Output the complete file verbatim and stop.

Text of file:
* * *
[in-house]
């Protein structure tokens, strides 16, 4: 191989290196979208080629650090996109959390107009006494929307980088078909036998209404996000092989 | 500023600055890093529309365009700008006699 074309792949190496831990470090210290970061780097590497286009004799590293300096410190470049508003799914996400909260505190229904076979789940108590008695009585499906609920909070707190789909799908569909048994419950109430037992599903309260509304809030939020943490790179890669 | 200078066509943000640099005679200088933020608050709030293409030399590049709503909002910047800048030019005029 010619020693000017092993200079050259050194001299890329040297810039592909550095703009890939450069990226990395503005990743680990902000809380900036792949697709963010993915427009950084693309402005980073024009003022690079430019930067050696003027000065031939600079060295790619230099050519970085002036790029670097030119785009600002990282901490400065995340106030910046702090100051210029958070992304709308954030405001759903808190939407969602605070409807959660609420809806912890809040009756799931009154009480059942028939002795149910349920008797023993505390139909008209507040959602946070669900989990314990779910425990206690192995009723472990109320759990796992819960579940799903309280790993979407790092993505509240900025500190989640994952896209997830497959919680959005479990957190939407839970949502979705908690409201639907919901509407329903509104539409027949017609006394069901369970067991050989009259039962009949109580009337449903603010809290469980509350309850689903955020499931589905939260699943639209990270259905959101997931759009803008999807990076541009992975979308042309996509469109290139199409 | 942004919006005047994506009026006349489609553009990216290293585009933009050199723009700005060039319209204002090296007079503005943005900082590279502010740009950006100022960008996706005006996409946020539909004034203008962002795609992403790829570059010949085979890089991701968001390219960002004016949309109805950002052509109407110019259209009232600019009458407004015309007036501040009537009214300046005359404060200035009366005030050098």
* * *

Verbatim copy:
[in-house]
């Protein structure tokens, strides 16, 4: 191989290196979208080629650090996109959390107009006494929307980088078909036998209404996000092989 | 500023600055890093529309365009700008006699 074309792949190496831990470090210290970061780097590497286009004799590293300096410190470049508003799914996400909260505190229904076979789940108590008695009585499906609920909070707190789909799908569909048994419950109430037992599903309260509304809030939020943490790179890669 | 200078066509943000640099005679200088933020608050709030293409030399590049709503909002910047800048030019005029 010619020693000017092993200079050259050194001299890329040297810039592909550095703009890939450069990226990395503005990743680990902000809380900036792949697709963010993915427009950084693309402005980073024009003022690079430019930067050696003027000065031939600079060295790619230099050519970085002036790029670097030119785009600002990282901490400065995340106030910046702090100051210029958070992304709308954030405001759903808190939407969602605070409807959660609420809806912890809040009756799931009154009480059942028939002795149910349920008797023993505390139909008209507040959602946070669900989990314990779910425990206690192995009723472990109320759990796992819960579940799903309280790993979407790092993505509240900025500190989640994952896209997830497959919680959005479990957190939407839970949502979705908690409201639907919901509407329903509104539409027949017609006394069901369970067991050989009259039962009949109580009337449903603010809290469980509350309850689903955020499931589905939260699943639209990270259905959101997931759009803008999807990076541009992975979308042309996509469109290139199409 | 942004919006005047994506009026006349489609553009990216290293585009933009050199723009700005060039319209204002090296007079503005943005900082590279502010740009950006100022960008996706005006996409946020539909004034203008962002795609992403790829570059010949085979890089991701968001390219960002004016949309109805950002052509109407110019259209009232600019009458407004015309007036501040009537009214300046005359404060200035009366005030050098």